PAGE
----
An appliance flowing from Indian brains is made and marketed from abroad and Indians have to pay twice as much as the rest of the world to buy it
Wonderchef, the appliance brand promoted by celebrity chef Sanjeev Kapoor, launched its most elaborate kitchen tool last week. They call it “Nutri-Pot, your personal kitchen robot”. It is in essence an electric cooker, with temperature and pressure presets for preparing 18 different dishes from rice, pulav, biryani, dal, chole to veg curry, soup, sambhar, baby food and even cake.
The cooker can be set for delayed operation and a recipe book authored by Kapoor and nutritionist Nahad Khilji suggests many more dishes the Nutri-Pot can handle. A 3-litre version costs Rs 4999 and a 6-litre version is Rs 6999.
In this era of small apartments and families where both spouses go to work, every second in the kitchen counts and appliances like this sell as much by word of mouth and social media, as through retail stores and company showrooms. A similar 6-litre machine from the Philips-owned Preethi costs Rs 5024 while Kent, Usha and Mealthy have products in the same price bands. The Smart Chef from Vitek, with some 23 presets and a higher power requirement (1700 watts) is available for Rs 13,000 and can also do atta kneading.
Atta kneading machines
In fact, preparing the dough for chapattis, atta kneading, is generally considered the most time consuming cooking task in Indian kitchens, especially if families demand chapattis in dozens. Which is why there are specialist atta kneading machines, which can also prepare the dough for baking bread at home.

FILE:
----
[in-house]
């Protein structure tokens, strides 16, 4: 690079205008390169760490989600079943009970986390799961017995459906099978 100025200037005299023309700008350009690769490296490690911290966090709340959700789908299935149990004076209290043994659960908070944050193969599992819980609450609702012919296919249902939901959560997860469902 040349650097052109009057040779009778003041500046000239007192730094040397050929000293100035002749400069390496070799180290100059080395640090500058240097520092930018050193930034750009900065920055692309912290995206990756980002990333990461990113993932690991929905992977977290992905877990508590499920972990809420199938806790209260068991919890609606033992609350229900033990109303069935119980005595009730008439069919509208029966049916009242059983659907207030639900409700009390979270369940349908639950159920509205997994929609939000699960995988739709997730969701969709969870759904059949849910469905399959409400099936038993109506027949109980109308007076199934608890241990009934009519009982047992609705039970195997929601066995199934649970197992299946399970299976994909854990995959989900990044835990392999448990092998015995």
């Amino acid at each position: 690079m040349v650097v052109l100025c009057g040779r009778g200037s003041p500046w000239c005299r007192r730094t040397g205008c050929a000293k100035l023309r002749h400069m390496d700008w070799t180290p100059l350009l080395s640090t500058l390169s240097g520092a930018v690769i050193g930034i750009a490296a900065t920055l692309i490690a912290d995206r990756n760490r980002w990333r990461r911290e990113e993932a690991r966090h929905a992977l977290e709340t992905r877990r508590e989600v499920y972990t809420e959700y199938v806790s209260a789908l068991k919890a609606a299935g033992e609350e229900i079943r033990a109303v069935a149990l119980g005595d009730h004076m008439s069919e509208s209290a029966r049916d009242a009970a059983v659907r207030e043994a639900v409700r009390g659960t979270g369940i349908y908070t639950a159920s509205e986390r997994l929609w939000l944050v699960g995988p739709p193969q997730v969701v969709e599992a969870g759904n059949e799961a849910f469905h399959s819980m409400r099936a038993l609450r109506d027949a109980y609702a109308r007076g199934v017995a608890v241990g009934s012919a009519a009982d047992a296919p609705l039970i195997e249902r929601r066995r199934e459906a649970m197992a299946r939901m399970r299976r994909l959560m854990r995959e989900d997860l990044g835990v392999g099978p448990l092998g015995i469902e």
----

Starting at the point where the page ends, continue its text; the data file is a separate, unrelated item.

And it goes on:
Bajaj, Kent, Sharp, Vitek are some popular brands and good deals are to be had at online sites like Amazon and Flipkart in the range of Rs 6000 to Rs 8000. With manufacturers frowning on price undercutting, many of these machines misleadingly called “Atta and Bread makers” (they don’t make bread, only the dough for bread) are available with good discounts in multibrand retail outlets too.
Robotic roti maker
But there is an Everest among the summits that automatic cooking appliances aim for: the challenge is to completely automate the entire chapatti making process. Okay you have the atta kneaded. But who is going to roll the chapattis and bake them on the stove?
Indian innovation has conquered this peak too: the world’s fully automatic chapatti maker otherwise known as Rotimatic, the robotic roti maker was launched some 18 months ago by a Singapore-based startup, Zimplistic, co-founded by Indians Pranoti Nagarkar and Rishi Israni. It is truly automatic: you pour water and atta or maida into the unit, add salt to taste and sit back. Hot rotis, puris, wraps, pizza bases, even Mexican tortillas soon spill out at the rate of one a minute.
Pranoti holds 37 patents for the process and though only launched in Singapore and the US initially, then in Middle East, UK, the Scandinavian countries, soon earned Zimplistic a $20 million turnover. It sells for US $1000. It has not been available in India — till recently, but finally on Amazon India, it can be bought for Rs 1.35 lakhs which is almost twice the dollar equivalent of the international price.
There’s irony for you! An appliance flowing from Indian brains is made and marketed from abroad and Indians have to pay twice as much as the rest of the world to buy it. Any inventor-co-founders listening?
This story is submitted by Anand Parthasarathy. His rich experience, reporting ACE (Appliances and Consumer Electronics) stories encompasses working 15 years with The Hindu as its IT Consulting Editor. He is a qualified instrumentation systems engineer who has worked for 20 years as a scientist on numerous defence R&D projects, and as a project manager for surface-to-air missiles at DRDO.